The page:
It is an abdication of reason

Refusing to defend victims of quackery and correctly condemn the perpetrators is an abdication of reason. It gives quacks and other scammers a free pass, while putting severe requirements on victims. It is strange inverse of reasoning. Scientific skepticism that gives perpetrators a free pass to exploit people for money is no scientific skepticism at all. Perpetrators of quackery should be brought to justice.

Debunking flawed rationalizations

Anytime it is pointed out that victims of quackery do not deserve getting harmed or die some irrational and mean people will come out of the woodworks and spew their hateful rationalizations. They cannot win the discussion on the facts, so they deploy various false claims, including misconceptions about evolution, bioethics and overpopulation.

“But natural selection!”

That is not how natural selection works. Victims of quackery dying is not natural selection doing its job. This is because the requirements for natural selection is not sufficiently fulfilled. These requirements are: heritable genetic variation and differential reproduction.

It is not at all clear that falling for quackery is tied to specific heritable genetic variation for that trait (if it can even be said to be a trait). It may be that there are heritable genetic variation (for something else) that increases the risk of falling for quackery, but there are no specific studies that have been made on this. In reality, falling for quackery is largely due to circumstances (e. g. being exploited in especially vulnerable situations), rather than some specific genetic cause.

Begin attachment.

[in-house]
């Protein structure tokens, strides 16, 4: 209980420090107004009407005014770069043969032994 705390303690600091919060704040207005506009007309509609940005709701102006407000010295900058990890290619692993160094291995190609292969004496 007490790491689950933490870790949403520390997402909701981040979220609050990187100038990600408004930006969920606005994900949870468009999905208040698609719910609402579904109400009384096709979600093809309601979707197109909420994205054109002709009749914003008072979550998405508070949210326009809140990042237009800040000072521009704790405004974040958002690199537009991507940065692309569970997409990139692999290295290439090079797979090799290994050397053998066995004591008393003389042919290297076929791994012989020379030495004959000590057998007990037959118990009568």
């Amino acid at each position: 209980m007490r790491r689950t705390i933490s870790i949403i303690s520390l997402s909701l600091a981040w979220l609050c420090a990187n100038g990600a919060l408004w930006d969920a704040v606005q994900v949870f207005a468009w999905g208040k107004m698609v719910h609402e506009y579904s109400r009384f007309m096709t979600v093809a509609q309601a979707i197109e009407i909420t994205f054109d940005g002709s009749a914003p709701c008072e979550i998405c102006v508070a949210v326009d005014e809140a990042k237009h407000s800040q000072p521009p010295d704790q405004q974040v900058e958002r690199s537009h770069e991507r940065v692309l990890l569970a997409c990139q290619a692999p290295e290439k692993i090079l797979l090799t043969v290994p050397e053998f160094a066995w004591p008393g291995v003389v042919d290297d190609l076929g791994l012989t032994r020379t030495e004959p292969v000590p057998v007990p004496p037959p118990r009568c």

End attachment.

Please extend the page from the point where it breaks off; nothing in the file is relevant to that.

It is also not at all clear that falling for quackery is something that will be selected against in the larger biological and social context. Any genetic risk factor for falling for quackery may be involved in dozens of other traits and behaviors that may very well be beneficial and may dominate, so the sum of the impact is that the genetic variation turns out to be beneficial. For instance, being easily persuaded may increase the risk of falling for quackery, but it may also reduce the risk of being ostracized socially. Thus, the benefit of increasing pro-social behavior may offset any cost of being more likely to fall for quackery.

There may also be social correlates that refute the idea of “natural selection doing its job”. People who use alternative medicine may be more likely to engage in health-promoting behaviors, including not smoking or eating more fruits and vegetables.